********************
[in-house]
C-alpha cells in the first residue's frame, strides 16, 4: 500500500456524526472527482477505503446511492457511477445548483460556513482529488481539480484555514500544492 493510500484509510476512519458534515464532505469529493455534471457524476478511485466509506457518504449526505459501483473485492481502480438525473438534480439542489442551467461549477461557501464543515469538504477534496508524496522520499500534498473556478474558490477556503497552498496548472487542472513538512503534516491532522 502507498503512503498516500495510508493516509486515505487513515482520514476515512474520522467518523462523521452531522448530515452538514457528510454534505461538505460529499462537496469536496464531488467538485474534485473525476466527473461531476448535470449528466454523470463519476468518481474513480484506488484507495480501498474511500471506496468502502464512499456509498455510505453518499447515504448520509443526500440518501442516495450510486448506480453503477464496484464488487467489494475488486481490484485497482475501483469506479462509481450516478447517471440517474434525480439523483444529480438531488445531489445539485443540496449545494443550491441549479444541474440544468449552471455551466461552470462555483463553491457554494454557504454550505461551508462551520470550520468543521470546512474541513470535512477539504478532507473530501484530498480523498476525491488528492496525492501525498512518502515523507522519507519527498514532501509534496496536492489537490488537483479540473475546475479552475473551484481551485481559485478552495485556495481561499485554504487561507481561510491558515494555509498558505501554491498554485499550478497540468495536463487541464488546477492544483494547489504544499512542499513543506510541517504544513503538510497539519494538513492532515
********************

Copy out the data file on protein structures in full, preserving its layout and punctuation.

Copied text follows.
[in-house]
C-alpha cells in the first residue's frame, strides 16, 4: 500500500456524526472527482477505503446511492457511477445548483460556513482529488481539480484555514500544492 493510500484509510476512519458534515464532505469529493455534471457524476478511485466509506457518504449526505459501483473485492481502480438525473438534480439542489442551467461549477461557501464543515469538504477534496508524496522520499500534498473556478474558490477556503497552498496548472487542472513538512503534516491532522 502507498503512503498516500495510508493516509486515505487513515482520514476515512474520522467518523462523521452531522448530515452538514457528510454534505461538505460529499462537496469536496464531488467538485474534485473525476466527473461531476448535470449528466454523470463519476468518481474513480484506488484507495480501498474511500471506496468502502464512499456509498455510505453518499447515504448520509443526500440518501442516495450510486448506480453503477464496484464488487467489494475488486481490484485497482475501483469506479462509481450516478447517471440517474434525480439523483444529480438531488445531489445539485443540496449545494443550491441549479444541474440544468449552471455551466461552470462555483463553491457554494454557504454550505461551508462551520470550520468543521470546512474541513470535512477539504478532507473530501484530498480523498476525491488528492496525492501525498512518502515523507522519507519527498514532501509534496496536492489537490488537483479540473475546475479552475473551484481551485481559485478552495485556495481561499485554504487561507481561510491558515494555509498558505501554491498554485499550478497540468495536463487541464488546477492544483494547489504544499512542499513543506510541517504544513503538510497539519494538513492532515